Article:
Take the 2-minute tour ×
Stack Overflow is a question and answer site for professional and enthusiast programmers. It's 100% free, no registration required.

I am currently writing a resource manager for my game. This is basically a class that will handle all kinds of other objects of different types, and each object is referred to by name (a System.String). Now this is my current implementation, but since I am using a dictionary of objects I will still need to cast every object. Is there a way to use Generics in this case? I'm not very strong on those, I tried reading up on them and it just ended up confusing me more.

public static class ResourceManager
{
    public static Dictionary<string, object> Resources { get; private set; }

    public static void LoadResources()
    {
        Resources = new Dictionary<string, object>();

        //Sample resource loading code
        Resources.Add("number", 3);
        Resources.Add("string", "bleh");

        Console.Log("Loaded " + Resources.Count + " resources.");
    }
}
share|improve this question
    
Is there a common interface for the resources? –  moogs Feb 15 '10 at 2:01
5  
Not pertinent to the question, but fyi "resource" has only one "s". –  James Kolpack Feb 15 '10 at 2:03
1  
Indeed, French is my native language and in French it takes two. Always gets me. Just like address, only one 'd' in French. Thanks for pointing that out ;) –  Alex Turpin Feb 15 '10 at 2:34

2 Answers 2

up vote 2 down vote accepted

Is there a need to only have one set of resources, or can you have one for each type of resource?

public class ResourceMap<T> extends Dictionary<string, T> { }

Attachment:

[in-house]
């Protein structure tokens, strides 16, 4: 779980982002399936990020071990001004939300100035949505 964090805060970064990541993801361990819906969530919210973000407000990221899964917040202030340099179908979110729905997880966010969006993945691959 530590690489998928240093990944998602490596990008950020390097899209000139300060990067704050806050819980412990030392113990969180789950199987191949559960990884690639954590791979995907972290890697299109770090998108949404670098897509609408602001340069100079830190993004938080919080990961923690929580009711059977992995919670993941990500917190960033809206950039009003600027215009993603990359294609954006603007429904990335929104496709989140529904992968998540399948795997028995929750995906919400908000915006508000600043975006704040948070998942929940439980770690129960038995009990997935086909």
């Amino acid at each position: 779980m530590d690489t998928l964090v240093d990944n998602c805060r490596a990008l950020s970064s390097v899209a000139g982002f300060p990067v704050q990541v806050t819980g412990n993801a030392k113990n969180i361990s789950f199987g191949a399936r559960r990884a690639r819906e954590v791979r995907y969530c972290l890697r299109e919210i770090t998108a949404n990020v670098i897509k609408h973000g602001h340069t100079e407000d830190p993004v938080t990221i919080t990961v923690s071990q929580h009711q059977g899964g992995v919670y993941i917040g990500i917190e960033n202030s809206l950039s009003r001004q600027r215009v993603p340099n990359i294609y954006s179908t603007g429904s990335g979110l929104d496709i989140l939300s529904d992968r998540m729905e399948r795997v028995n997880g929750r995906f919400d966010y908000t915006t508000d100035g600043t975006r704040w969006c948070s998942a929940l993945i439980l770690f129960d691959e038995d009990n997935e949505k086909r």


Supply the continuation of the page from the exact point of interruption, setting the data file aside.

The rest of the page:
public static class ResourceManager
{
    public static ResourceMap<Font> Fonts { get; private set; }
    public static ResourceMap<Image> Images { get; private set; }
    public static ResourceMap<Sound> Sounds { get; private set; }

    public static void LoadResources()
    {
        Fonts = new ResourceMap<Font>();
        Images = new ResourceMap<Image>();
        Sounds = new ResourceMap<Sound>();

        Fonts.Add("Helvetica", new Font("Helvetica", 12, FontStyle.Regular));
        Images.Add("Example", Image.FromFile("example.png"));
    }
}
share|improve this answer
    
Well in that case I don't really need generics. The idea was to have only one Resource list and using generics to avoid type casting, but I think I got stuff confused here. –  Alex Turpin Feb 15 '10 at 3:53
    
Well, you could avoid the ResourceMap class altogether and just use Dictionary—perhaps that would be more readable after all. The question is, do you need to be able to grab resources without knowing which type they are? I can't think of such a scenario, personally. –  Samir Talwar Feb 15 '10 at 14:49
    
No, what I want to do is be able to access the resources using only one property/method, even though those resources can be of different types. –  Alex Turpin Feb 15 '10 at 20:04
    
In that case, you'll need to cast at some point. Methods can only return values of a specific type: if you want to return different types of objects, you'll need to use their common superclass, which means you'll need to cast back down when you want to use the object for its intended purpose. –  Samir Talwar Feb 15 '10 at 23:22

I imagine those objects all have at least a few things in common. Find that common ground and turn it into an interface that your objects implement. Then use a Dictionary<string, IMyInterface>.

share|improve this answer
    
Actually, those have absolutely nothing in common. The objects are fonts, images and sounds. I would still need to cast them using an interface because I have external methods that will only use those objects. –  Alex Turpin Feb 15 '10 at 2:14
    
In that case you want to build something that uses overloaded functions that will work based on the type resolution for the function calls. –  Joel Coehoorn Feb 15 '10 at 2:16
    
But won't that still require unboxing since I will still store them as objects? –  Alex Turpin Feb 15 '10 at 2:36
    
Only value types. In that case, I doubt most of these are primitives and you really should only rarely build your own structs - C# does better with classes. –  Joel Coehoorn Feb 15 '10 at 2:48

Your Answer

 
discard

By posting your answer, you agree to the privacy policy and terms of service.

Not the answer you're looking for? Browse other questions tagged or ask your own question.